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Students aim to reformulate role of safe spaces on campus

Students aim to reformulate role of safe spaces on campus

By Tim Kotowski

On its website, Kenyon advertises what it sees as a primary attraction ラ “a strong sense of community.” That community includes a large support network of people consisting of, among others, Community Advisors, Upperclass Counselors, Faculty Advisors, Beer and Sex Advisors, Sexual Misconduct Advisors and Discrimination Advisors. But according to Tim Jurney ’15, president of the Peer Counselors, an organization dedicated to helping students deal with issues related to mental health, there’s another resource available at Kenyon that few students know about: the College’s safe spaces.

A “safe space” is a general term for a place where a student can go if he or she feels unsafe for any reason. A “safe room,” more specifically, refers to a designated empty room on campus that a student can use as temporary housing. The reasons for temporary relocations vary significantly and range from maintenance issues to fears for personal safety.

Under the current system, any student in need of temporary housing can either call Safety or directly contact the Office of Residential Life, which administers the program. The Crozier Center for Women and the Unity House also operate their own safe rooms, along with more general safe spaces.

Currently, about 20 students use safe rooms each year. “The prompt availability of a variety of spaces, with relatively few hassles, has been appreciated by the students who have made use of them,” Dean of Students Hank Toutain said.

Although Jurney agrees that the current program has been helpful for the students who have used it, he claims it hasn’t been “publicized in any way that’s been effective so far.”

In addition to the lack of student awareness, Jurney pointed out another issue with the current system. “What if you don’t need a safe room?” he asked, “What if you just need a place to go deescalate ナ or a space [to go] if you’re really having a lot of issues and want to talk about it?” According to Jurney, the only spaces that currently serve that purpose are in Crozier and Unity, and are primarily “for an identity group,” he said. “There is an absolute need for there to be a house for all students.”

Other students, such as the co-heads of the Sexual Misconduct Advisors, Paul Dougherty ’13 and Rebecca Ogus ’14, agree with Jurney. “It is fantastic that some students feel safe in [the Crozier and Unity Houses],” Ogus said, “but there should be something available for any and all students. Maybe it’s na?ve to think that’s possible, but it’s a goal to work towards.” Dougherty agreed and said, “A safe space built into a residence and managed by student leaders of the residential space is an essential resource upon which Kenyon students rely.”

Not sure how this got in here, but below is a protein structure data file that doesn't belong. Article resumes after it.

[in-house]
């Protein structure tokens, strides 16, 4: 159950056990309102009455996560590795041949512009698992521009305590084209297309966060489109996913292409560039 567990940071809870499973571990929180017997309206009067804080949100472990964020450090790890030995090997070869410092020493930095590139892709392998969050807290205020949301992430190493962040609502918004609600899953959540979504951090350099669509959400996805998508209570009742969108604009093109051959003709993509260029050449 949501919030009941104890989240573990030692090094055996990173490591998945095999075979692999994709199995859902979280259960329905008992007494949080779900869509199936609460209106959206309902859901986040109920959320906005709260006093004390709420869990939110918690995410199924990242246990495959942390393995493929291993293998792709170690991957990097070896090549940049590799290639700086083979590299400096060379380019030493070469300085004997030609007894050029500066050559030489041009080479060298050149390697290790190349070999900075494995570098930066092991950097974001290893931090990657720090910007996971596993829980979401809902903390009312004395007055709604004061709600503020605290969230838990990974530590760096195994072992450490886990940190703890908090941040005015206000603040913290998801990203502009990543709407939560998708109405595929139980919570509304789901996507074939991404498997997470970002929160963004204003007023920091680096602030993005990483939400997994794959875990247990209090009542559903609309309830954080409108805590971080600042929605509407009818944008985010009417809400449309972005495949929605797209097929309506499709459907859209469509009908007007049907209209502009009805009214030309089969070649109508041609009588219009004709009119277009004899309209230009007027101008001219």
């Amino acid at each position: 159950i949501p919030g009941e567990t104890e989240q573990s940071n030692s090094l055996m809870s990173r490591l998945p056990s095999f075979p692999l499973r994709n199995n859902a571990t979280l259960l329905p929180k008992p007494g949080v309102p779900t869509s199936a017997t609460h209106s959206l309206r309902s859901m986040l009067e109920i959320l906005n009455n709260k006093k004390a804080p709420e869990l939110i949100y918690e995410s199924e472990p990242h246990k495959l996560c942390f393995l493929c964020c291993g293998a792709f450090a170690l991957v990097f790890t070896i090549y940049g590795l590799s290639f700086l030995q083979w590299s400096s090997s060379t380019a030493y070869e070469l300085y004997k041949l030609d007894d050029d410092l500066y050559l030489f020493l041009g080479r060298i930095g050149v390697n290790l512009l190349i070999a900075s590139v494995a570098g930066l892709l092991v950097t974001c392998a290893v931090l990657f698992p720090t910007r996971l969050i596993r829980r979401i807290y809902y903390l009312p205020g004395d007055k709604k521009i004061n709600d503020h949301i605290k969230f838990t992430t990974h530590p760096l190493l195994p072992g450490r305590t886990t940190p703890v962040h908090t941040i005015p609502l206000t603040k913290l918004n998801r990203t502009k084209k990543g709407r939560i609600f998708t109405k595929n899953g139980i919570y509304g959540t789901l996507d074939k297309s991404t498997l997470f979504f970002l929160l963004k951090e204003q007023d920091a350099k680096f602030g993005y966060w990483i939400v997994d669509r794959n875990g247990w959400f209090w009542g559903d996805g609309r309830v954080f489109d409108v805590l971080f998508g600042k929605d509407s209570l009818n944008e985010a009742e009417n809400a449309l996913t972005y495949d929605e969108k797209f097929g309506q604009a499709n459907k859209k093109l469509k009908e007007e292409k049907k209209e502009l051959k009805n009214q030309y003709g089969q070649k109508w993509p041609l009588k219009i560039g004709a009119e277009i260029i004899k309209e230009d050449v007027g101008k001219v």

This year, Jurney brought the issue to the attention of the College. “In the beginning,” he said, “there was a little [tension with the Office of Residential Life].” But once he started working with other student organizations and College officials, relations between them greatly improved. “I think they just needed more than just Tim coming to the office and saying, ムThis is a problem!'” said Jurney, laughing at his initial approach.

Monday, Feb. 25, Jurney met with College authorities to discuss a proposed set of reforms to the safe space system. One of these is a training session that will teach the College’s confidential student advisors (SMAs, DAs and Peer Counselors) how to connect a student with temporary housing. The administration will then make students aware that they can get a safe room through these advisors.

Another proposal is the establishment of a Peer Counselor House. Under the plan, two or three Peer Counselors would reside at the house, which Jurney hopes will be located centrally on campus. In addition to the safe space, it would also have its own safe room.

Overall, Jurney said, his meeting “worked out really well. [The College] has been really receptive.” The College’s biggest remaining concern, said Jurney, is how the Peer Counselors will ensure no harm comes to the students who use their safe room. He expects this, and other logistical issues, to be addressed in future meetings. Barring unforeseen circumstances, Jurney says the College could put the reforms into place as soon as next year.

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